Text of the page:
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How to Stay on Top of Work Matters While Stuck at Home

Work Matters

With work-from-home orders in place, more and more of the population have traded their work environment at an office for one at home. People are having to deal with new demands, such as contending with new routines and acclimatising to working where they previously have otherwise not. This can be difficult. However, there are things which can make it easier. Here are a few tips and pieces of advice to help you stay on top of work matters while working from home.

Working Space

The home is the home. While you’re comfortable there, you may not have worked from home before. A designated space can be a great way to transition from a home mindset to a work mindset. There is a threshold which, when crossed, begins the workday. To further facilitate this transition, boundaries can be set between you and those you live with. For example, if the children come home while you’re still working then it might be best practice that certain understandings and agreements are in place so you can continue to work.

Many workers have improvised to replicate work stations by, for instance, using ironing boards as standing desks – probably secure in the knowledge that, while these DIY desks look precarious, their business’s general liability insurance covers work-provided equipment like laptops and monitors even while working remotely. Others have adapted to their new environment and have changed how they work. It is all about comfort.

Regular Work Hours

It’s hard to talk about space without talking about time. It is great to have a space to go to which is associated with work. However, when does the day begin? There is a danger work permeates the home to a greater degree. The workday begins and ends with no fixed points. That needn’t be the case, though. New routines can be formed, and it is necessary that they are.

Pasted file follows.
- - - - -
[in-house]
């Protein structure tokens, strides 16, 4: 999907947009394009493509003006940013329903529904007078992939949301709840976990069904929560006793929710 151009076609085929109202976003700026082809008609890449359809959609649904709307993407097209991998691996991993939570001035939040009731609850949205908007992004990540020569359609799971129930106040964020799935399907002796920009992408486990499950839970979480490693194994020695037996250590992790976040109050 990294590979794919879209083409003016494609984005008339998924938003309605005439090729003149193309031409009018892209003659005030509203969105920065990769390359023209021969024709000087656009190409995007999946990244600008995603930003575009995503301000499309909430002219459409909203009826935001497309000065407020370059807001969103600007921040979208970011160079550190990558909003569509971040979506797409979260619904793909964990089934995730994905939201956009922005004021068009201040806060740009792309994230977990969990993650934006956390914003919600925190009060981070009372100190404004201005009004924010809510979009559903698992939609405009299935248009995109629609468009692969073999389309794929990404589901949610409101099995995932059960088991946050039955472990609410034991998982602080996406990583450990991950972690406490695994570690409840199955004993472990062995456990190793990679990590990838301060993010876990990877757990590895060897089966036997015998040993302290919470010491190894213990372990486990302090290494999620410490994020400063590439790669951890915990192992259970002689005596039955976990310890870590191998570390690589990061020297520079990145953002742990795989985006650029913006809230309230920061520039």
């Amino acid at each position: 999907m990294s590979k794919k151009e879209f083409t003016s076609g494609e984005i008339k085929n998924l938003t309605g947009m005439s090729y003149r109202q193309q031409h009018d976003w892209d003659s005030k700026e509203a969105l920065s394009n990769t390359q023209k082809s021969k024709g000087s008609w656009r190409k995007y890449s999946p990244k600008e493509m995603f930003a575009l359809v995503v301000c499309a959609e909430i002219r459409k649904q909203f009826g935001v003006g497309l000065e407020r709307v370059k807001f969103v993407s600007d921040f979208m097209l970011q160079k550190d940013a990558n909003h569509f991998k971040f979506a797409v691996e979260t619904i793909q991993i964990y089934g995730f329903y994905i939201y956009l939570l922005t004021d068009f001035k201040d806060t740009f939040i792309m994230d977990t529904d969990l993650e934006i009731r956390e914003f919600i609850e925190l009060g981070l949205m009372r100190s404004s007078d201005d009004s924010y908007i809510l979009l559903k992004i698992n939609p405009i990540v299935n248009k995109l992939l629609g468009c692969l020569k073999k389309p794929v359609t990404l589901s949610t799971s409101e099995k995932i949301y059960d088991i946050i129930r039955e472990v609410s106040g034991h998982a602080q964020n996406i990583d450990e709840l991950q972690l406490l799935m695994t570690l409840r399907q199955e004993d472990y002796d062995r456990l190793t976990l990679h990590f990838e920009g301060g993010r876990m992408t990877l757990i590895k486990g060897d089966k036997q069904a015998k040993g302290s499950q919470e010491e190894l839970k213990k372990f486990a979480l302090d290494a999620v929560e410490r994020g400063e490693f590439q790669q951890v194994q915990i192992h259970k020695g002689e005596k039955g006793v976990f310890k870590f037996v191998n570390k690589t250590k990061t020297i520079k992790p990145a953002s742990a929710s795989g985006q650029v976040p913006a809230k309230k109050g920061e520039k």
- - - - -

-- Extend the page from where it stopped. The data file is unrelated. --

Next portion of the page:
Depending on the job, employers might ask you to sign into a portal or join a zoom call which indicates you are beginning work. This can be helpful as it provides clear events for the start of a shift. Similar practices can finish the shift too.

For others, the working day may be more self-directed, meaning that as long as the employer receives the work by a deadline, or other such arrangements, then it is up to you when you do that work. Instilling a routine should still be paramount. Work has its time. If there is a particular period of the day in which you feel most focussed, and, therefore, productive, schedule yourself to be working then. Remember, days which begin must end.


The casual distraction and disruption of the working day by colleagues is now virtually accomplished. The demand for ‘office noise’ ambience on music streaming services and online radios has risen as workers miss it. It is more important than ever to reach out, even over communicate with colleagues. Both to ensure work goals and progress are clear and to connect with those you have relationships with. They can break up what can feel like an isolating situation, and you might be doing the same for them. You are still working together.